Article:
The publication of Universities UK's proposals for the independent review of student complaints ("Student fears at 'fudged' review", THES , August 10) presents a rare opportunity for students to turn the tables on universities and to examine the logic and consistency of the answers UUK has given to the important question of how complaints on academic policy and practice should be concluded in the 21st century.
Clearly, UUK understood the question by correctly establishing that reform is required in the pursuit of natural justice to implement the recommendations of the Nolan and Dearing reports and, most importantly, to conform to the requirements of the Human Rights Act. Unfortunately, by arguing that a compromise solution could be adopted at the discretion of individual universities, it has failed an exam designed to test its knowledge of the universal applicability of natural justice and the Human Rights Act. The principles of natural justice and the articles of the act cannot be applied on a discretionary basis.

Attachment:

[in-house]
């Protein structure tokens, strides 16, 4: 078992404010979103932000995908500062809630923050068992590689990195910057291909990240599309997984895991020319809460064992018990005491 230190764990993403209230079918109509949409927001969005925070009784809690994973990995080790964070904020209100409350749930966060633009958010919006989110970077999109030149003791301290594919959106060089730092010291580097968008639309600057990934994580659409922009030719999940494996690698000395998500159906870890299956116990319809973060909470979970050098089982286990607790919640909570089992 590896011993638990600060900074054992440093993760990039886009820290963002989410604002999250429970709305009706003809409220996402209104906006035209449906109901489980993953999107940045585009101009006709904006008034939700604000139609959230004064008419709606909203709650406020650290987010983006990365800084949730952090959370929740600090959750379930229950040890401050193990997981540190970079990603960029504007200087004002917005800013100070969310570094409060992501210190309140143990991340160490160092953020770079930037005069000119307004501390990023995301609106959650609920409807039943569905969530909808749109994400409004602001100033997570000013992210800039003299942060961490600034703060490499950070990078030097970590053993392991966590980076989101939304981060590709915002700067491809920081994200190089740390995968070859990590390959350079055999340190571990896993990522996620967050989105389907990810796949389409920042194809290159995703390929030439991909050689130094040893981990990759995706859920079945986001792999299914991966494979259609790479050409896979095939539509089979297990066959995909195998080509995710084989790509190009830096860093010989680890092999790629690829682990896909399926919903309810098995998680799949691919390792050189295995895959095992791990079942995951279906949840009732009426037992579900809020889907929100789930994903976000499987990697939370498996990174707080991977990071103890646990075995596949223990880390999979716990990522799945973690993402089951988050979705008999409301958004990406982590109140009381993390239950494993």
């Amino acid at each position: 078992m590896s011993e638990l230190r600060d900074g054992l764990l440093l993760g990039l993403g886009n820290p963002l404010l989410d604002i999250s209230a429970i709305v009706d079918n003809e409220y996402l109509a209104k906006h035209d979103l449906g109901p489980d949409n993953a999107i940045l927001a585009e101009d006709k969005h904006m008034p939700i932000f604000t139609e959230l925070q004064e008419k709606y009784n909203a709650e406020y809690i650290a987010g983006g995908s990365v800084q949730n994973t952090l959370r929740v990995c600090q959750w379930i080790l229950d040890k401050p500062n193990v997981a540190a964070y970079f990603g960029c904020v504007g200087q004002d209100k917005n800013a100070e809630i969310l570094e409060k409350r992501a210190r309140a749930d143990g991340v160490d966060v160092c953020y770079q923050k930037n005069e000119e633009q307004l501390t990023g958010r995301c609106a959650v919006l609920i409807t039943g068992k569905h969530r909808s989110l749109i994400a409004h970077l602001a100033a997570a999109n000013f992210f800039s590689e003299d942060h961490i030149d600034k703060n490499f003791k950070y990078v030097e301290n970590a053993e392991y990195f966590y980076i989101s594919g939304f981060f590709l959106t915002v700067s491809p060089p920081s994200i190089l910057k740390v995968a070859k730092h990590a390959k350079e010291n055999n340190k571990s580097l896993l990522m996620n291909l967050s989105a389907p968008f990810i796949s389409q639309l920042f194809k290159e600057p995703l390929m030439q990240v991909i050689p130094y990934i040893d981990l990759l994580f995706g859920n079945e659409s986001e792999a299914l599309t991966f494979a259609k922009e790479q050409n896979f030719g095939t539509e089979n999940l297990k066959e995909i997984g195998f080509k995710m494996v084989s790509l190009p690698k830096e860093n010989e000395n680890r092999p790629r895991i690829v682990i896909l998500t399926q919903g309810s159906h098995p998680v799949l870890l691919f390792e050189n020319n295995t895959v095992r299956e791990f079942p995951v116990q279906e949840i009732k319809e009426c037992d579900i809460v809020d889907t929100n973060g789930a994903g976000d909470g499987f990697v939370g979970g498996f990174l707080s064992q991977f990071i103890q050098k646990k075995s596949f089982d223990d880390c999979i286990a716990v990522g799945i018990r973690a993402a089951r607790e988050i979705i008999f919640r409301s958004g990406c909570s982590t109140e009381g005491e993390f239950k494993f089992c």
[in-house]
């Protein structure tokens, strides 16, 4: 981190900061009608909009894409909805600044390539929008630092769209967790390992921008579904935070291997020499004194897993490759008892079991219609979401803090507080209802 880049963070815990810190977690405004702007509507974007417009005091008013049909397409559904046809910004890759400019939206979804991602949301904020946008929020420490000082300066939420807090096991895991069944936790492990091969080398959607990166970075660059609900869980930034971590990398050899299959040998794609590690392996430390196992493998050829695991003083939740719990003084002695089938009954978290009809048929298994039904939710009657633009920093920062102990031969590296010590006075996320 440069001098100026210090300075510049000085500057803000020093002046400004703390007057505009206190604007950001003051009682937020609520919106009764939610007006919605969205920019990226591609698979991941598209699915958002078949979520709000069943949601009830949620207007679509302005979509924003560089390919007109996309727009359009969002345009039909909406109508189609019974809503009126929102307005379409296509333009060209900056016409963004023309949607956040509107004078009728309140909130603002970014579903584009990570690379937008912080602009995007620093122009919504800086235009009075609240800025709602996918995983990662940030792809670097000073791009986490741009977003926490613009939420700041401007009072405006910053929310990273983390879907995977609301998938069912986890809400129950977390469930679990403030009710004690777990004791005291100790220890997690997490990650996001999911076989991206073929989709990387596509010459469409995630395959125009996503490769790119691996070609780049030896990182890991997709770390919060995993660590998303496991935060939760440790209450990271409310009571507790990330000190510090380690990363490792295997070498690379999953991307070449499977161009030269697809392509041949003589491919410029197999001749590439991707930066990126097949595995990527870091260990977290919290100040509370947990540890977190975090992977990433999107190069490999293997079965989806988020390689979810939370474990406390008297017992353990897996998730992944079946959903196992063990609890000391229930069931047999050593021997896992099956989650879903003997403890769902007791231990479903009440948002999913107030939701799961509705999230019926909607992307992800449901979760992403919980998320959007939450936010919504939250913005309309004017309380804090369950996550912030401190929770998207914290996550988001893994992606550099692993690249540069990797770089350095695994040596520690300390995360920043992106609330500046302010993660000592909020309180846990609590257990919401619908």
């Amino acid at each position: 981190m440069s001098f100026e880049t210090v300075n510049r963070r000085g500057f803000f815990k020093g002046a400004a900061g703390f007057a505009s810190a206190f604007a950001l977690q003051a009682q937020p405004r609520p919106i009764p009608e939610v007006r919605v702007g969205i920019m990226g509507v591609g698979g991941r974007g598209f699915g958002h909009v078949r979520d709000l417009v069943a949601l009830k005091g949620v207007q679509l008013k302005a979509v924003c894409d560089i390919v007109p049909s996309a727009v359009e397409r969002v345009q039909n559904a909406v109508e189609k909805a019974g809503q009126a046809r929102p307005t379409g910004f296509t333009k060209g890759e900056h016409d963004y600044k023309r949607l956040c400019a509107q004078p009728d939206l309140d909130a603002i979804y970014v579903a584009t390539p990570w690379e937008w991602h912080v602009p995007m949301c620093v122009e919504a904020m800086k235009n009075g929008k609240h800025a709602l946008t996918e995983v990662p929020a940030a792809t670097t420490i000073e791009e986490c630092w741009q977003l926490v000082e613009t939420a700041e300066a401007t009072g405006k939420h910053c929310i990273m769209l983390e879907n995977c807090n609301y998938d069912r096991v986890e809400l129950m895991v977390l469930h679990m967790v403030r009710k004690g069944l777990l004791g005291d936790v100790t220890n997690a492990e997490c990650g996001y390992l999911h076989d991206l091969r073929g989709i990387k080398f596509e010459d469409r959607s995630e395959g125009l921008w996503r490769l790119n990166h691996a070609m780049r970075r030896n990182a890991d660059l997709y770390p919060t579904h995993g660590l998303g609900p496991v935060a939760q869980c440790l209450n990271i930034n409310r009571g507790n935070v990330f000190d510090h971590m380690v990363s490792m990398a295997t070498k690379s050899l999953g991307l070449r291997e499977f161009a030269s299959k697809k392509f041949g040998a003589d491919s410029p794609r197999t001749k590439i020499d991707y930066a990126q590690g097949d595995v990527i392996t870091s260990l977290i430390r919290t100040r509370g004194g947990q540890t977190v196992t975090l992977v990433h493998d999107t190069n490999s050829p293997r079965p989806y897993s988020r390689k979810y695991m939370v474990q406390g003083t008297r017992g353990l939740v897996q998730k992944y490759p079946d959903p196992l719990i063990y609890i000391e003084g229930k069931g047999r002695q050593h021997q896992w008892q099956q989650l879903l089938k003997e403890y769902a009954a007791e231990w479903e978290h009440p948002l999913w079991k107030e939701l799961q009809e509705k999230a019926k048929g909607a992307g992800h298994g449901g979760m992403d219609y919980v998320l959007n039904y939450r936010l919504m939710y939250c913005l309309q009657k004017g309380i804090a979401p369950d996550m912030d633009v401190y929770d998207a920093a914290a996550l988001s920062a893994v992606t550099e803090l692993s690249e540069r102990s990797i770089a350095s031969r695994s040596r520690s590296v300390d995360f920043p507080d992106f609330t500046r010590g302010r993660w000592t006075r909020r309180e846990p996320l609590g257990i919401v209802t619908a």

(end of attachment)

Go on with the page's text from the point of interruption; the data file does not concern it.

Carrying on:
Also, the candidate failed to identify any knowledge of the recent Cabinet Office review of the public sector ombudsman and failed to consider how contemporary thinking about the workings of ombudsmen could be applied in our sector.
As a consequence of these failings and misunderstandings, the candidate must resit this examination in the autumn, and show a more complete understanding of this important subject.